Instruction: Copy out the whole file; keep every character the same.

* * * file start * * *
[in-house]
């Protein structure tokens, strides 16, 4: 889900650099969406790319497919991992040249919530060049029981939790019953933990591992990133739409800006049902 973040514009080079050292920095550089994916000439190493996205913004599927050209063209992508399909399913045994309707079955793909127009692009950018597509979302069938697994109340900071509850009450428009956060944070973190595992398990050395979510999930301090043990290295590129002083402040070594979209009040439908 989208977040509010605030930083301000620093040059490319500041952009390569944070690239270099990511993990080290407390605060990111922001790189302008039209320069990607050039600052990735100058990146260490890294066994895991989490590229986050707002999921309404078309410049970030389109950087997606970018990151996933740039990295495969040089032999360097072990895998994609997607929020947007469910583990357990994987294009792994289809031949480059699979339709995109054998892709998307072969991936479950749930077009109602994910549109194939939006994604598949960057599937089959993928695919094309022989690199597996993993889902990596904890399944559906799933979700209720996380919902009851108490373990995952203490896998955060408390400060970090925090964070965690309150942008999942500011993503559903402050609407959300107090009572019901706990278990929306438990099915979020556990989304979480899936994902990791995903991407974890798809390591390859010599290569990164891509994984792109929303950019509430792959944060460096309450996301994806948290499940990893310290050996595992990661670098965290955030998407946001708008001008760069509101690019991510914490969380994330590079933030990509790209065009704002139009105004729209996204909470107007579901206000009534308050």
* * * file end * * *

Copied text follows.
[in-house]
């Protein structure tokens, strides 16, 4: 889900650099969406790319497919991992040249919530060049029981939790019953933990591992990133739409800006049902 973040514009080079050292920095550089994916000439190493996205913004599927050209063209992508399909399913045994309707079955793909127009692009950018597509979302069938697994109340900071509850009450428009956060944070973190595992398990050395979510999930301090043990290295590129002083402040070594979209009040439908 989208977040509010605030930083301000620093040059490319500041952009390569944070690239270099990511993990080290407390605060990111922001790189302008039209320069990607050039600052990735100058990146260490890294066994895991989490590229986050707002999921309404078309410049970030389109950087997606970018990151996933740039990295495969040089032999360097072990895998994609997607929020947007469910583990357990994987294009792994289809031949480059699979339709995109054998892709998307072969991936479950749930077009109602994910549109194939939006994604598949960057599937089959993928695919094309022989690199597996993993889902990596904890399944559906799933979700209720996380919902009851108490373990995952203490896998955060408390400060970090925090964070965690309150942008999942500011993503559903402050609407959300107090009572019901706990278990929306438990099915979020556990989304979480899936994902990791995903991407974890798809390591390859010599290569990164891509994984792109929303950019509430792959944060460096309450996301994806948290499940990893310290050996595992990661670098965290955030998407946001708008001008760069509101690019991510914490969380994330590079933030990509790209065009704002139009105004729209996204909470107007579901206000009534308050």